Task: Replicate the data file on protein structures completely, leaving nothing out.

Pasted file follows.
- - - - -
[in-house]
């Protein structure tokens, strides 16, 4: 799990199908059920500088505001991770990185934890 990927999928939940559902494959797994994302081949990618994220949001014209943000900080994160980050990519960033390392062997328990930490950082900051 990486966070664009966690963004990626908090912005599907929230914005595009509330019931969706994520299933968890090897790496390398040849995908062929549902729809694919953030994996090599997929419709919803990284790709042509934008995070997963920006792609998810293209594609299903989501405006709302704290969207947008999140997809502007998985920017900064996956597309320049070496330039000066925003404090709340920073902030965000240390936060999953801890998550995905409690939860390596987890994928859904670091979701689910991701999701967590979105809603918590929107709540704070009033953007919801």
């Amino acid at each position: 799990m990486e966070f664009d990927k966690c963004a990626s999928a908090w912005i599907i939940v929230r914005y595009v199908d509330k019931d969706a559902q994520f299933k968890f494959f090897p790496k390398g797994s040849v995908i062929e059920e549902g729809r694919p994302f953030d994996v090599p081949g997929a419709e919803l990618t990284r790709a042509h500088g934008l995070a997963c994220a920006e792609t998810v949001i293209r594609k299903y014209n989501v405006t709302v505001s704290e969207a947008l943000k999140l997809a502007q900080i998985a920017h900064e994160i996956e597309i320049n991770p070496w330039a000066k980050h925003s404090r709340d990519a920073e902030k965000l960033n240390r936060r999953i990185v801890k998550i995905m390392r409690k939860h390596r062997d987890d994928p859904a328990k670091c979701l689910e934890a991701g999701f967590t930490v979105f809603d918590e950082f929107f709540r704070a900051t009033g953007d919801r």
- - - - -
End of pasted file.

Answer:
[in-house]
């Protein structure tokens, strides 16, 4: 799990199908059920500088505001991770990185934890 990927999928939940559902494959797994994302081949990618994220949001014209943000900080994160980050990519960033390392062997328990930490950082900051 990486966070664009966690963004990626908090912005599907929230914005595009509330019931969706994520299933968890090897790496390398040849995908062929549902729809694919953030994996090599997929419709919803990284790709042509934008995070997963920006792609998810293209594609299903989501405006709302704290969207947008999140997809502007998985920017900064996956597309320049070496330039000066925003404090709340920073902030965000240390936060999953801890998550995905409690939860390596987890994928859904670091979701689910991701999701967590979105809603918590929107709540704070009033953007919801």
């Amino acid at each position: 799990m990486e966070f664009d990927k966690c963004a990626s999928a908090w912005i599907i939940v929230r914005y595009v199908d509330k019931d969706a559902q994520f299933k968890f494959f090897p790496k390398g797994s040849v995908i062929e059920e549902g729809r694919p994302f953030d994996v090599p081949g997929a419709e919803l990618t990284r790709a042509h500088g934008l995070a997963c994220a920006e792609t998810v949001i293209r594609k299903y014209n989501v405006t709302v505001s704290e969207a947008l943000k999140l997809a502007q900080i998985a920017h900064e994160i996956e597309i320049n991770p070496w330039a000066k980050h925003s404090r709340d990519a920073e902030k965000l960033n240390r936060r999953i990185v801890k998550i995905m390392r409690k939860h390596r062997d987890d994928p859904a328990k670091c979701l689910e934890a991701g999701f967590t930490v979105f809603d918590e950082f929107f709540r704070a900051t009033g953007d919801r």